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33 CHAPTER 2 MATERIALS AND METHODS Cord Blood PBMC and CD8+ T Cell Subsets Cord blood PBMC (STEMCELL technologi es) and CD45RA and CD45RO CD8+ T cell subsets isolated from the PBMC of healthy dono rs were used to find the minimum number of cells which could provide enough RNA and subsequently cDNA to amplify 21 TCR V families. Separation of CD45RA and CD4 5 RO CD8 T Cells from PBMC Peripheral blood mononuclear cells (PBMC) we re collected from leukopacks of healthy subjects (Civitan, Gainesville, FL) and frozen dow n in liquid nitrogen, were quickly thawed in a 37o water bath. Normally one cryovial contains 20 x 106 PBMC in 1 mL of freezing medium. One half microliter of fetal bovine serum (FBS) was added drop-wisely to each vial and then incubated at room temperature for 15 minutes. Th e cells were then transferred drop-wisely into two 15 mL conical tubes, each containing 6 mL RT RPMI-1640 and mixed by pipetting. Each tube was centrifuged at 800 rpm in the Beck man TJ-6 centrifuge for 5 minutes at room temperature. The cell pellet was then resuspended in an appropriate amount of phosphate buffered saline (PBS) and mixed well by pipetting. After appropriate dilution, 10 L of cells were placed on a hematocytometer and counted under the microscope. The concentration of cells was calculated by taking the mean of the total number of cells from the four quadrants and multiplying this number by the differentiation factor (DF) and multiplying this number by 104 (concentration of cells = m ean of total x (DF) x 104 = number x 106 cells / mL). The concentration of cells was then multiplied by the volume of PBS used to resuspend the cell pellet to find the total number of cells (total number of cells = concentration cells / mL x volume of cell suspension in mL).

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34 Prepare Cells for Cell Sorting The tubes with the required number of PBMC were then centrifuge d at 800 rpm in the Beckman TJ-6 centrifuge for 5 minutes at room temperature. When finished, the supernatant was pipetted off each tube as much as possible without disturbing the pellet. Magnetic Labeling of CD8 Negative Cells A CD8+ T Cell Isolation Kit II by Miltenyi Biotech (Auburn, CA) was used to separate the CD8+ T cells. The cell pellet was resuspended in wash buffer of 40 L /10 x 106 cells. The CD8cells were labeled by adding Biotin-Antibody Cocktail in the amounts of 20 L /10 x 106 cells. The content of each tube was mixed by vortexing, incubated for 10 minutes at 4-8o C, and vortexed every 3 minutes. Wash buffer was added at 30 L /10 x 106 cells. Anti-Biotin Microbeads were added to the cells at 20 L /10 x 106 cells. The cells were then mixed well by vortexing, incubated for 15 minutes at 4 to 8o C, and vortexed every 3 minutes. The cells were washed with wash buffer of 20 x labeling volum e and centrifuged at 800 rpm for 5 minutes at room temperature. After centrifugation, the supern atant was pipetted off completely and the cell pellet was resuspended in each tube with 500 L of wash buffer (up to 100 x 106 cells in 500 L wash buffer). Magnetic Separation of CD8+ Cells from CD8Cells A column labeled CD8was placed in the magnetic field of a MiniMACS Separator and the column was prepared by rinsing with 500 L of wash buffer with th e flow through discarded. One collection tube was placed under each of the three columns (representing each of the three tubes) and labeled CD8+. The cell suspension (500 L) was applied onto each column with the cells allowed to pass through and th e effluent collected as a fract ion with unlabeled cells which represents the enriched CD8+ T cell fraction. Each column was then washed with 500 L of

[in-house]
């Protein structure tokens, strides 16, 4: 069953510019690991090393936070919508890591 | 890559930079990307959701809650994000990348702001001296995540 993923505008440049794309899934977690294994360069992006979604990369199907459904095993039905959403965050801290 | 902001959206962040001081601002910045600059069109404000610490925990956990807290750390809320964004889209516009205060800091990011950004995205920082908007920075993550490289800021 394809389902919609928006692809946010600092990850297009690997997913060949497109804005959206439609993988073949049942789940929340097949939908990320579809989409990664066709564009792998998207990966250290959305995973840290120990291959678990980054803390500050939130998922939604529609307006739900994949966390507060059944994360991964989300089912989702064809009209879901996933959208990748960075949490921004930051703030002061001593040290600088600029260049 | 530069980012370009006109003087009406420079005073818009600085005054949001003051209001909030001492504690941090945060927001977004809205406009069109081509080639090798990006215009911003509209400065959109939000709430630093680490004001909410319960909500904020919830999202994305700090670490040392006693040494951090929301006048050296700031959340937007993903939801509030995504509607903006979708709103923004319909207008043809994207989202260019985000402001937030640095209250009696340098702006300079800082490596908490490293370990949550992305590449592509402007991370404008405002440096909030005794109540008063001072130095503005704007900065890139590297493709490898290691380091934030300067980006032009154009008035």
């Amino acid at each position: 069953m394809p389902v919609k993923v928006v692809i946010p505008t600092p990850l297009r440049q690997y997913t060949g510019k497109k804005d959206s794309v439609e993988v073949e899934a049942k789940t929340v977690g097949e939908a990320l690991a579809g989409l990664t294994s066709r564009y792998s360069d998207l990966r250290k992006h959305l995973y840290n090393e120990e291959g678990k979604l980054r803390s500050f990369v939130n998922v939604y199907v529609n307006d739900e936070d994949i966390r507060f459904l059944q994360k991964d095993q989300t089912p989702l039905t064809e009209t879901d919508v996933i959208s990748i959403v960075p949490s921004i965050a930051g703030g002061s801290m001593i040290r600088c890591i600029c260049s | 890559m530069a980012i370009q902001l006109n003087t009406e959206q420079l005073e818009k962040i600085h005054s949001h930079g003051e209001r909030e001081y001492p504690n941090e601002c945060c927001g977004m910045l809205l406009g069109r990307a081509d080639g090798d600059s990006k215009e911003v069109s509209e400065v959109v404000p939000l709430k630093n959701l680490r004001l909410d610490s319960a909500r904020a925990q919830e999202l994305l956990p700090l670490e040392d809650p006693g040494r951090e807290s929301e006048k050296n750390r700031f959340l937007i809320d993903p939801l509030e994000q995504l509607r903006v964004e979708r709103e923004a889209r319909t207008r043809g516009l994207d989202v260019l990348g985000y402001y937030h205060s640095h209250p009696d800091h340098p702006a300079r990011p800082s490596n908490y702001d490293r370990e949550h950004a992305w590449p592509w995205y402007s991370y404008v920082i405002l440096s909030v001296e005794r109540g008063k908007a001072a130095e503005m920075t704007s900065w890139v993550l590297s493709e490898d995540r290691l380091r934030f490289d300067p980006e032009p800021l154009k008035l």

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35 wash buffer three times, each time on ce the reservoir was empty. The CD8+ cells were then counted (total number of cells = mean of total x DF x 104 x 2 mL) and the separation efficiency calculated (separation efficiency = cell number / total # of PBMC starting with). Magnetic Labeling of CD45RO+ CD8 T Cells The CD8+ T cells were centrifuged at 800 rpm for 5 minutes at room temperature. After centrifugation, the pellet was resu spended in wash buffer of 80 L /10 x 106 cells. We added 80 L of mouse anti-CD45RO-APC (BD PharMingen 340438) into each tube and mixed well. The tubes were incubated on ice fo r 20 minutes and vortexed ever y 5 minutes. The cells were washed carefully by adding 2 mL of buffer per 10 x 106 total cells and cent rifuged at 800 rpm for 5 minutes. The wash step was then repeated once and the supernat ant was pipetted off completely. The cell pellet was resuspended in 80 L of buffer per 10 x 106 total cells. Twenty microliters per 10 x 106 total cells of MACS Anti-APC Microbeads was added to the cells and mixed well. The cells were then incubated for 15 minutes at 4 to 8o C and vortexed every 3 minutes. The cells were washed by adding 2 mL of wash buffer per 10 x 106 cells and centrifuged at 800 rpm for 5 minutes at 4o C. The supernatant was pipetted off completely and the cell pellet was resuspended in 500 L of wash buffer (500 L of wash buffer per 100 x 106 total cells). Magnetic Separation of CD45RA and CD45RO CD8 T Cells A colum n was placed in the magnetic field of the MiniMACS Sepa rator and prepared by rinsing it with 500 L of wash buffer. The cell suspensi on was applied onto the column and the unlabeled cells were allowed to pass through and the effluents were collected into a 4 mL clear collection tubes that were labeled CD45RA. The column was then washed with 500 L of wash buffer three times, each time once the column reservoir was empty. The column was removed